“’The Agency’s involvement with the Copley organization is so extensive that it’s almost impossible to sort out,’” one CIA official said of the Agency’s relationship with the entity. Other CIA officials confirmed that James S. Copley, the news chain’s owner, was directly involved in making cover arrangements for Copley journalists to serve as CIA assets.

In the 1950s, Trento and Roman explain, Copley personally offered his news organization to President Eisenhower to perform as “the eyes and ears” against “the Communist threat in Latin and Central America” for “our intelligence services.” James Copley was also intimately involved in the InterAmerican Press Association, a CIA-backed entity with close relations to rightwing owners of South American newspapers.

Trento and Roman were among the first journalists to elaborate on CIA infiltration of news media in a 1977 article published in Penthouse magazine, “The Spies Who Came In From the Newsroom.”

Joseph J. Trento, A Secret History of the CIA, New York: Prima Publishing/Random House, 2001.

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The CIA and the Media: Historical Fact #81

In early 1967 free-lance journalist Fred Powledge travelled to New Orleans to report on New Orleans District Attorney Jim Garrison’s investigation of the JFK assassination for New Republic magazine.

In one interview with Garrison the embattled DA told of the “’tremendous pressure from some sections of the Eastern press, especially those with connections with the administration’… that was causing potentially important witnesses who had initially contacted his office to become reluctant to come forward.”

New Orleans District Attorney Jim Garrison

“’I couldn’t  contradict that,” Powledge observed in his June 17, 1967 article.

I had known, since the assassination, that the most influential purveyors of news in the nation had gone out of their way to present the Warren Commission side of the story, and ignore or downplay those who dissented. One organ of communication, I later learned, even sought the CIA’s advice on how to treat the story about the investigation. This, if Garrison’s allegations about CIA involvement are correct, is roughly comparable to a newspaper’s asking “Bull” Connor how he would handle a story on the Birmingham Freedom Ride massacre, and then following his advice.

“The Work of Ray Marcus,” Appendix VIII, in E. Martin Schotz, History Will Not Absolve Us: Orwellian Control, Public Denial, and the Murder of President Kennedy, Brookline MA: Kurtz, Ulmer and DeLucia Book Publishers, 1996, 252.

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The CIA and the Media: Historical Fact #80

The CIA’s well-known MKULTRA mind control experimentation program that began in the early 1950s. Operation MKU was partly justified by the Agency and DCI Allen Dulles through a propaganda campaign using the news media to push the false notion that communist forces were carrying out similar tests on US prisoners of war.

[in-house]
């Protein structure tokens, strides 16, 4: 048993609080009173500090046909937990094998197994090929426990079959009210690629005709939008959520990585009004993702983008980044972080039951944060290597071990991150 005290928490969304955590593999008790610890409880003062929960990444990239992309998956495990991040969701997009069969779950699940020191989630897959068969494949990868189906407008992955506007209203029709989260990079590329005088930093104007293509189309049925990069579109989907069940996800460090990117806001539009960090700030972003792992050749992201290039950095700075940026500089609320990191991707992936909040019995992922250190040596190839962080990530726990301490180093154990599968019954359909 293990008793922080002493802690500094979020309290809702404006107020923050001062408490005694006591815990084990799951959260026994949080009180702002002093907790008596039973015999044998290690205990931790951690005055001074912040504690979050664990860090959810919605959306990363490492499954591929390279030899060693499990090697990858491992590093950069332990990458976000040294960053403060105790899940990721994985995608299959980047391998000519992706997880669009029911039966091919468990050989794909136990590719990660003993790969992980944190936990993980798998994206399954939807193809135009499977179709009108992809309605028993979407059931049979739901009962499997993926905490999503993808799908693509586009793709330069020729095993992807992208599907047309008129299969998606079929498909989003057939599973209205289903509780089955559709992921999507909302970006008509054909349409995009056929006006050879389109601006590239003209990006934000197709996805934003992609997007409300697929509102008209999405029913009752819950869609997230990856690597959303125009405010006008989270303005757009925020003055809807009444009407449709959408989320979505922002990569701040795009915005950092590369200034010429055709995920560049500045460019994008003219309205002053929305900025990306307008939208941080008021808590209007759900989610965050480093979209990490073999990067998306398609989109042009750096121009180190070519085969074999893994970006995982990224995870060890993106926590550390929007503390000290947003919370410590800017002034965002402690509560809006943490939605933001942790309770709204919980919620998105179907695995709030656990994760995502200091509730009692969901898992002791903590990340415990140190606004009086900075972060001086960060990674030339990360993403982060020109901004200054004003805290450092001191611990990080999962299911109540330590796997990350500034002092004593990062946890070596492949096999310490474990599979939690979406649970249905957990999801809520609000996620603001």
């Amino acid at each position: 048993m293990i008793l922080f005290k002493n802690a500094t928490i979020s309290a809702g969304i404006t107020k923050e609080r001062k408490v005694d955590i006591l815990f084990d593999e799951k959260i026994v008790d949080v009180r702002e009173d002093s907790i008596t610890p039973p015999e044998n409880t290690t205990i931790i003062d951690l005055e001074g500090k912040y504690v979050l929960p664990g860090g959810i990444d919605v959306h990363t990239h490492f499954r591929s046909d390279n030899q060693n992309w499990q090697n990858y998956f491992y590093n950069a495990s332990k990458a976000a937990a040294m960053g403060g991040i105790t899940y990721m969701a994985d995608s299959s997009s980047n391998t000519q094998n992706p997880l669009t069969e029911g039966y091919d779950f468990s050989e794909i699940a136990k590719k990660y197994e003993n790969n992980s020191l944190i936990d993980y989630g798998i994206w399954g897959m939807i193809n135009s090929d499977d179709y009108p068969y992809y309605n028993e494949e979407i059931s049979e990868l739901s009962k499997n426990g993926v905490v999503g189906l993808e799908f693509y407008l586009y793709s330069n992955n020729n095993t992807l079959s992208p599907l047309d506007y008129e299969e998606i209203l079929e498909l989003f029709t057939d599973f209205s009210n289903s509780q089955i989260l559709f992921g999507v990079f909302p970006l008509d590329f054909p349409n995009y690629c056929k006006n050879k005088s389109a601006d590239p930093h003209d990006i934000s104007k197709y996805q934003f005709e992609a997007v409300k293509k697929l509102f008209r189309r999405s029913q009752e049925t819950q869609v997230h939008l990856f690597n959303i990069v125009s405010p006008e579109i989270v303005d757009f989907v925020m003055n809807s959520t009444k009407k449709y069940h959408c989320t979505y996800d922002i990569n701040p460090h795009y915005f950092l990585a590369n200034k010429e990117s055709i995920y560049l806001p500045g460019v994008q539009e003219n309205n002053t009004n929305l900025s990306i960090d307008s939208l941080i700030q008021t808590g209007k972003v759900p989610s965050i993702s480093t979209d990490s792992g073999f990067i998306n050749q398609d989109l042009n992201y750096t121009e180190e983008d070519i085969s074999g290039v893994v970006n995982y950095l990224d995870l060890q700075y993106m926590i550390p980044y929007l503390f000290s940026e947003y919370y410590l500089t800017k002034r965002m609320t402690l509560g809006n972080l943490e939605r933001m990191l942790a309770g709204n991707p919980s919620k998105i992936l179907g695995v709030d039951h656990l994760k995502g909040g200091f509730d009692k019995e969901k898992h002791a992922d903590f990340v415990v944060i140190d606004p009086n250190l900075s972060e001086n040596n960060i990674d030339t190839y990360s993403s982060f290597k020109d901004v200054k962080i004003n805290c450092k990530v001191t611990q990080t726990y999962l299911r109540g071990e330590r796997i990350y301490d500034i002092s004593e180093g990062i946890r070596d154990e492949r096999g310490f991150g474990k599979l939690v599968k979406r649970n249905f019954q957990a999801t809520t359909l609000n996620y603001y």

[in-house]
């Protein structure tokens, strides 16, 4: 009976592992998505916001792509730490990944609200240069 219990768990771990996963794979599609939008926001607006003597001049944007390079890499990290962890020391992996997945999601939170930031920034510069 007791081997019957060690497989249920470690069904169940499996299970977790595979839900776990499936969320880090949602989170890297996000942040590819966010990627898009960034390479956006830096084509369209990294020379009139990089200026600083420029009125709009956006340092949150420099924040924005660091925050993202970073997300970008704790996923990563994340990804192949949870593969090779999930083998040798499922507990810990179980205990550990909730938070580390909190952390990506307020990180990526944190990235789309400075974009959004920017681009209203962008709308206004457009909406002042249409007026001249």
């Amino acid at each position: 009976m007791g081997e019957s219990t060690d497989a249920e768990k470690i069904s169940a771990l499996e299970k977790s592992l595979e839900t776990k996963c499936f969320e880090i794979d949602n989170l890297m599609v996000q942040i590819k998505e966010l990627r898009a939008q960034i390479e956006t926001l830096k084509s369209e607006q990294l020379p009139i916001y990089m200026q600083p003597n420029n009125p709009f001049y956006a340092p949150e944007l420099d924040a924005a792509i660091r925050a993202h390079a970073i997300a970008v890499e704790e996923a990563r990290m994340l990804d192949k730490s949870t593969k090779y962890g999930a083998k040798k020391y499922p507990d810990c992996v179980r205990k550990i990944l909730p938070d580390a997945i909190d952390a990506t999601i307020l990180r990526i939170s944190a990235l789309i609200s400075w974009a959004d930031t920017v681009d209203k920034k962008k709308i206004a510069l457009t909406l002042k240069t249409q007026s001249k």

Indeed, the term “’brainwashing’ was coined by Edward Hunter, a CIA-employed journalist who authored many emotionally-charged books and articles on the subject,” according to authors Martin Lee and Norman Solomon. During World War II Hunter worked with the Office of Strategic Services, in propaganda operations.

When he launched his crusade to bring “the facts about brainwashing … to the people,” Hunter was working for U.S. intelligence. Popularizing the concept of brainwashing was part of his job as a CIA operative, despite U.S. Army studies which”failed to reveal even one conclusively documented case of the actual ‘brainwashing’ on an American prisoner of war in Korea.” Indeed, it appears that the communist brainwashing scare was a propaganda ploy, a kind of “brainwashing” or mind control in its own right designed to dupe the American people.

Martin A. Lee and Norman Solomon, Unreliable Sources: A Guide to Detecting Bias in News Media, New York: Carol Publishing, 1992, 118.

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The CIA and the Media: Historical Fact #78

Chief executive of CBS broadcasting network, William Paley, was a close acquaintance of CIA director Allen Dulles. Much like New York Times publisher Arthur Hays Sulzberger, Paley made arrangements with the Agency for the network to provide cover for CIA officers. Paley’s chosen contact for the Agency was none other than Sig Mickelson—president of CBS News throughout the mid-to-late 1950s.

Sig Mickelson. Image Credit: AP

On one occasion, Mickelson protested to CBS President Frank Stanton “about having to use a pay telephone to call the CIA, and Stanton suggested he install a private line, bypassing the CBS switchboard, for the purpose. According to Mickelson, he did so.” Mickelson went on to become president of Radio Free Europe and Radio Liberty, both well-documented CIA-backed propaganda organs.

Fun Fact: As with other CIA-media operatives, Mickelson’s 2000 New York Times obituary makes no mention of his indisputable Agency affiliation.

Carl Bernstein, “The CIA and the Media,” Rolling Stone, October 20, 1977.